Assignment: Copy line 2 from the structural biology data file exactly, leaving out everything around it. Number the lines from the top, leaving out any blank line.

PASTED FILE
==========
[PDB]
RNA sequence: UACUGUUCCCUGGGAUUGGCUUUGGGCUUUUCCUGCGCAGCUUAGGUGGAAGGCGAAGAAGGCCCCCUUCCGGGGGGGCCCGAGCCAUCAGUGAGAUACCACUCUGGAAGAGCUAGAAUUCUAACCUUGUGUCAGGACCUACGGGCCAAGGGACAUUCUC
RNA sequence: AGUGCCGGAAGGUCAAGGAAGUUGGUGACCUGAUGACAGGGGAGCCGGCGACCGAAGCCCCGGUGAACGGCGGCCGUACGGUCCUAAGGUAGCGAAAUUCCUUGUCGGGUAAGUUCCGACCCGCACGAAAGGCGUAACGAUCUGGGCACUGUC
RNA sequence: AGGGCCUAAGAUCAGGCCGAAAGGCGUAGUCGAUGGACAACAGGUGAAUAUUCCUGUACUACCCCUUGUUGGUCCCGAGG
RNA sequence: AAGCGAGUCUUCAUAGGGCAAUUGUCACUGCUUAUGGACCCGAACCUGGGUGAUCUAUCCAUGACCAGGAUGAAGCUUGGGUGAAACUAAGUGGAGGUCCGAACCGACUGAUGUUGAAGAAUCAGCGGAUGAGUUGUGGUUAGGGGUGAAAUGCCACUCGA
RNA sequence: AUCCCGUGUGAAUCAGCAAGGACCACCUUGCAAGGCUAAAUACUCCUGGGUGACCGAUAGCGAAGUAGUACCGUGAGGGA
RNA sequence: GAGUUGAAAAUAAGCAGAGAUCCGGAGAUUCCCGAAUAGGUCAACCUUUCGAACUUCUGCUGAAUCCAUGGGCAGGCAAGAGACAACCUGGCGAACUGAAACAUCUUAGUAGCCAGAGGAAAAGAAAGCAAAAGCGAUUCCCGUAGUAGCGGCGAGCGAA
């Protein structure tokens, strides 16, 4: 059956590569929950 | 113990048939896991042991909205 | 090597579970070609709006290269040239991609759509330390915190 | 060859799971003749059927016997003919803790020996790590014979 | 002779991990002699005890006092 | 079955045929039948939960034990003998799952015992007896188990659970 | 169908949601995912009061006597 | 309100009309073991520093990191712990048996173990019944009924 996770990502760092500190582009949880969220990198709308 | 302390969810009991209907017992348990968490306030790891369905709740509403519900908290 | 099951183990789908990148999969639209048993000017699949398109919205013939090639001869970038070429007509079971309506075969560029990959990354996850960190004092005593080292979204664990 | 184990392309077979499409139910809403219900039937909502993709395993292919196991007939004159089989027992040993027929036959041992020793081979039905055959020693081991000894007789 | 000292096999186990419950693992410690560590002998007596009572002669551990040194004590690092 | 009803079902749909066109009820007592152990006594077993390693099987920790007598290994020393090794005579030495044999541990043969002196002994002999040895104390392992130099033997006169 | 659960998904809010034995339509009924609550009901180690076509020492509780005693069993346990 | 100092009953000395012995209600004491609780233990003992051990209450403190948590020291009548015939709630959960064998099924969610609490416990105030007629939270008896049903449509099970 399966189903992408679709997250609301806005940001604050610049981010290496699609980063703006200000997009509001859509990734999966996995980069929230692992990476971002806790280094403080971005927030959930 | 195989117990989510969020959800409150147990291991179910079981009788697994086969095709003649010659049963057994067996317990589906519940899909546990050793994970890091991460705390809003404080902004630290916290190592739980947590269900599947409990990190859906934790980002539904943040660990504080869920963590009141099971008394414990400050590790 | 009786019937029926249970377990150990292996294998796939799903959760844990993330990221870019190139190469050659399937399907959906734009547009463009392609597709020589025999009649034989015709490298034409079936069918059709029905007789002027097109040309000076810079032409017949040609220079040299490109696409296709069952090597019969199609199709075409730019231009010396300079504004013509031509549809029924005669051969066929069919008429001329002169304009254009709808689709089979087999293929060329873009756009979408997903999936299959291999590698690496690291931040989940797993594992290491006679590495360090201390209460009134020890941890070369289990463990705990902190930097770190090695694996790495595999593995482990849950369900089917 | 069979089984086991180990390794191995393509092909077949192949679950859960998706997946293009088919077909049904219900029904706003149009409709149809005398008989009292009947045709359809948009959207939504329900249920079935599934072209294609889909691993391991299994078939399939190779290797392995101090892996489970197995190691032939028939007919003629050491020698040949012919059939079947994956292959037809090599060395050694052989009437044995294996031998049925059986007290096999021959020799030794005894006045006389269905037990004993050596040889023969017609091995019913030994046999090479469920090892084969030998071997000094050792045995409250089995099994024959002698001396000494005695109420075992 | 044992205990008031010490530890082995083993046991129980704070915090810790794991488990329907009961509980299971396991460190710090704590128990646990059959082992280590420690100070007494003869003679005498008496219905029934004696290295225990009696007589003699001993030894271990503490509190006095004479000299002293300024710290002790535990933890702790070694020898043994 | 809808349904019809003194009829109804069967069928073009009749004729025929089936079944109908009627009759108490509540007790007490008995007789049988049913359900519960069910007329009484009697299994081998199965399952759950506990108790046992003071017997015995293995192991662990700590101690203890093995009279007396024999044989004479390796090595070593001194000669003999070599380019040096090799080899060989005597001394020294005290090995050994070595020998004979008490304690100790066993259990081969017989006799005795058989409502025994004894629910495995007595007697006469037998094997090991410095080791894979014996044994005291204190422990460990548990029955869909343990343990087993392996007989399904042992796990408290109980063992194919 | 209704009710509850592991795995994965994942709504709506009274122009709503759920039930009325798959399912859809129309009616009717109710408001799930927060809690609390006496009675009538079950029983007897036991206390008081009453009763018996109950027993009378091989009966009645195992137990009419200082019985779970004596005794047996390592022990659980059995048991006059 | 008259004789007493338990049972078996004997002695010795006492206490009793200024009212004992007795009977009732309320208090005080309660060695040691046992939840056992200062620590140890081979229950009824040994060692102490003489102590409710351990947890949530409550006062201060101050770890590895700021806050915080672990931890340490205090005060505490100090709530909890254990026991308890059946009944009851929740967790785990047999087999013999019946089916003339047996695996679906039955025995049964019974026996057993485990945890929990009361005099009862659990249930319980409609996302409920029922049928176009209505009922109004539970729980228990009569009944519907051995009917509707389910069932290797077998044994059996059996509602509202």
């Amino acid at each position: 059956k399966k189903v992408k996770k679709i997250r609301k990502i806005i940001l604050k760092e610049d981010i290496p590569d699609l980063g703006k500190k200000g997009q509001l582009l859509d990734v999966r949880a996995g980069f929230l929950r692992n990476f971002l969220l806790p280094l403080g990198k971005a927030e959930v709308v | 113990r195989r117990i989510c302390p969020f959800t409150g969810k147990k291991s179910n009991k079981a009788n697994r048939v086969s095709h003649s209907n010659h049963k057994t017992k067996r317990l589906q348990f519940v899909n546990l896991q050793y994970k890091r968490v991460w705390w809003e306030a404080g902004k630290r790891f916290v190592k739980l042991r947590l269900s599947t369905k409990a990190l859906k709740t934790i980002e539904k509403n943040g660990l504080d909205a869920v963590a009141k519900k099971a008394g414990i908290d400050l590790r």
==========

RNA sequence: UACUGUUCCCUGGGAUUGGCUUUGGGCUUUUCCUGCGCAGCUUAGGUGGAAGGCGAAGAAGGCCCCCUUCCGGGGGGGCCCGAGCCAUCAGUGAGAUACCACUCUGGAAGAGCUAGAAUUCUAACCUUGUGUCAGGACCUACGGGCCAAGGGACAUUCUC